Doom 3 takes the premises of Doom, such as plot, setting, and monsters, but beyond that this is a very different game. Obviously they've had a lot of time to improve the graphics: everyone says they're great, and it's true. Unforgivably, skin is rendered like plastic, but other than that the game's graphics is just a step or two below a CGI movie like Final Fantasy. There will be moments you will say 'wow', or later, 'dear god'. If you have the hardware for it, (for geeks like me) the game is worth getting on the merits of this alone. One big improvement the graphics engine has over all other games is its treatment of lighting: no longer is there that awful, unrealistic 'ambient' light you see in just about every 3D game. In all the 'dark' games I've played (including the original Doom), you could just turn up the gamma correction to see what was going on. No longer. Now, if some place isn't lit, it's black and that's all you're going to see. This contributes greatly to the scary atmosphere as well as difficulty.

And difficulty does depart significantly from the originals. Doom I and II had a Nightmare difficulty which was somewhat impossible in places, but the 'normal' levels underneath it were quite doable to the point of being still fun, but not especially challenging to a veteran gamer. Being pretty good at games I naturally chose the 'Veteran' difficulty, and got beat silly, especially in later areas. The game designers obviously thought of ways not only to scare the bejeezus out of you, but also to make it hard. Enemies are fewer but don't go down easy, especially if they get a hold of you first. Sometimes you end up having to adopt unconventional tactics, like running and hiding and scaring the demons with your own blast when they find you, or even eluding them completely when possible to save ammo.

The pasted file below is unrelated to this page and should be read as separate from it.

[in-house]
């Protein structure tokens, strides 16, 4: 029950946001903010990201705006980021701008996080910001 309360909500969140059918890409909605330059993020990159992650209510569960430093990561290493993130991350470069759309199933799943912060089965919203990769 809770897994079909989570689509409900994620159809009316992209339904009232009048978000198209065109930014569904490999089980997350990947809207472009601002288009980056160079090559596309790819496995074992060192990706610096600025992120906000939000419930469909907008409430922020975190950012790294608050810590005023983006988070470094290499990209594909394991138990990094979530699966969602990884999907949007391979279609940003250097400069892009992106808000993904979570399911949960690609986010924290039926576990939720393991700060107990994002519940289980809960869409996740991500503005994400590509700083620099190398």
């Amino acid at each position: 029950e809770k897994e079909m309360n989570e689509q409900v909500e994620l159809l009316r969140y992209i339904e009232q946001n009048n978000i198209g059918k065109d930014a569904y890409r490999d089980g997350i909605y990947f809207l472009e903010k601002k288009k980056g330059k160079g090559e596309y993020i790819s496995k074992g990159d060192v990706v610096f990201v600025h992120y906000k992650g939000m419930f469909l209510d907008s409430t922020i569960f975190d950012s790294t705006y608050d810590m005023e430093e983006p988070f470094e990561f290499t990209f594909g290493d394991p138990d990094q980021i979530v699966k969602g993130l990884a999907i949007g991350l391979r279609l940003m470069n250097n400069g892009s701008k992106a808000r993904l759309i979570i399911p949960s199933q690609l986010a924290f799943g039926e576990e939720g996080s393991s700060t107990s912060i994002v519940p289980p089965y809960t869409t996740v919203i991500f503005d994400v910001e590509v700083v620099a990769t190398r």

At least for a while, this can make the game quite satisfying. But as the game wears on it becomes obvious that the game's design centerpiece, to scare you, no matter how well done, can get old. Sure the moments don't stop where you get scared because a demon climbed up a railing behind you, or something jumps right into your face when you turn a corner. But you learn to expect what start to feel like predictable cheap shots, and eventually find yourself automatically turning around when you hear something in front because you know chances are they dropped more baddies behind you too. That there isn't more variation to break the scary-darkness theme up is a pity because it would have allowed players to relish it all the more, especially given the length of the game.

Providing the variation that does exist are some nods to Half-Life with puzzles, but all the work that went into the physics engine is pretty much wasted here, because they're boring and almost asinine in simplicity. Place a plank over a gap with a crane to get over it. Clue the user to use the crane after a minute or so, even if he's using the crane, just to make sure he gets it. Duh. Carmack himself said that in a game, if you can't do something well, you shouldn't do it at all. When I did encounter them, I found myself really wishing they hadn't bothered with puzzles.

So is this a great game? Well, yes and no. Amazing, have-to-be-seen graphics. Veteran difficulty is a real challenge. Seriously the scariest game you will ever play, by a wide margin (especially if you play at the appropriate difficulty). You may get tired it before finishing. I'd say there are some problems, but on its strengths, Doom 3 is still quite an achievement.